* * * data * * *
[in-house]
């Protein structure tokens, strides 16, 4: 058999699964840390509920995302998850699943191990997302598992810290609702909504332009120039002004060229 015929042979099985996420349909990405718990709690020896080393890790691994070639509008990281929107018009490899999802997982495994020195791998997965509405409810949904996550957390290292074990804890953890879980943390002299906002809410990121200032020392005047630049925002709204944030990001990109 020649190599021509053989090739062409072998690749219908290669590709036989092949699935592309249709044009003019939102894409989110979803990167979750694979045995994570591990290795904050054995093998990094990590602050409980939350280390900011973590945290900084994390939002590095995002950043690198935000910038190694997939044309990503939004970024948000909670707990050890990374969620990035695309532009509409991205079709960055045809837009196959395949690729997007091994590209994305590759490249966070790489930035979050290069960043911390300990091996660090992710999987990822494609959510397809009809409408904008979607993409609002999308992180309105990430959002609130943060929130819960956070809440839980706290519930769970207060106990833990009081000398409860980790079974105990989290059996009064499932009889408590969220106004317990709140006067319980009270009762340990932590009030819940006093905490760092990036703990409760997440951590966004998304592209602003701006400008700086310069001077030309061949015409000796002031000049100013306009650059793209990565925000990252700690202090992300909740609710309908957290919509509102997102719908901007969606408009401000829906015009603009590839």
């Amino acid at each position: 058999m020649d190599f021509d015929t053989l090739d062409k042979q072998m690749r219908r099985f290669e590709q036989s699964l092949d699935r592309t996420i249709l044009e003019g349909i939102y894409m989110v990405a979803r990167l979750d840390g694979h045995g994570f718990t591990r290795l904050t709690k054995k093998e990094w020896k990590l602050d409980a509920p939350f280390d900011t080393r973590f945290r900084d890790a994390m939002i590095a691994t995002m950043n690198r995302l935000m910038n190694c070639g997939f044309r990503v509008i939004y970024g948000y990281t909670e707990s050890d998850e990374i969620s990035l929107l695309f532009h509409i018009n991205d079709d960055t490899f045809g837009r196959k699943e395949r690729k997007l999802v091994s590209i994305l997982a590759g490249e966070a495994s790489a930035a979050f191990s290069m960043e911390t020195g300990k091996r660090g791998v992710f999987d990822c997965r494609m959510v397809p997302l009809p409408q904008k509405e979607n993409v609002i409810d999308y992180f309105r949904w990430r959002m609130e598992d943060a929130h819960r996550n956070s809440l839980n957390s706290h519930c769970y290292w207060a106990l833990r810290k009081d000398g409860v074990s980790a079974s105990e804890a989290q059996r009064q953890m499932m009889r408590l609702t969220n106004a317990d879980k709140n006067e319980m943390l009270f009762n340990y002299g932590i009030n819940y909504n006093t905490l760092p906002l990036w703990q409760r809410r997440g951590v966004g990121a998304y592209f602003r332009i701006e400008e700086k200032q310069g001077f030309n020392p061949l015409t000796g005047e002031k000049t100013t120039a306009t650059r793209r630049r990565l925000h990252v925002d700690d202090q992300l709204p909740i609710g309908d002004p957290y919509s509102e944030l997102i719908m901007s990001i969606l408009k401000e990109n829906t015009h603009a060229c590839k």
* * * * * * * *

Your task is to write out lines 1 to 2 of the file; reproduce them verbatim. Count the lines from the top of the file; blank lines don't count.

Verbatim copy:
[in-house]
């Protein structure tokens, strides 16, 4: 058999699964840390509920995302998850699943191990997302598992810290609702909504332009120039002004060229 015929042979099985996420349909990405718990709690020896080393890790691994070639509008990281929107018009490899999802997982495994020195791998997965509405409810949904996550957390290292074990804890953890879980943390002299906002809410990121200032020392005047630049925002709204944030990001990109 020649190599021509053989090739062409072998690749219908290669590709036989092949699935592309249709044009003019939102894409989110979803990167979750694979045995994570591990290795904050054995093998990094990590602050409980939350280390900011973590945290900084994390939002590095995002950043690198935000910038190694997939044309990503939004970024948000909670707990050890990374969620990035695309532009509409991205079709960055045809837009196959395949690729997007091994590209994305590759490249966070790489930035979050290069960043911390300990091996660090992710999987990822494609959510397809009809409408904008979607993409609002999308992180309105990430959002609130943060929130819960956070809440839980706290519930769970207060106990833990009081000398409860980790079974105990989290059996009064499932009889408590969220106004317990709140006067319980009270009762340990932590009030819940006093905490760092990036703990409760997440951590966004998304592209602003701006400008700086310069001077030309061949015409000796002031000049100013306009650059793209990565925000990252700690202090992300909740609710309908957290919509509102997102719908901007969606408009401000829906015009603009590839």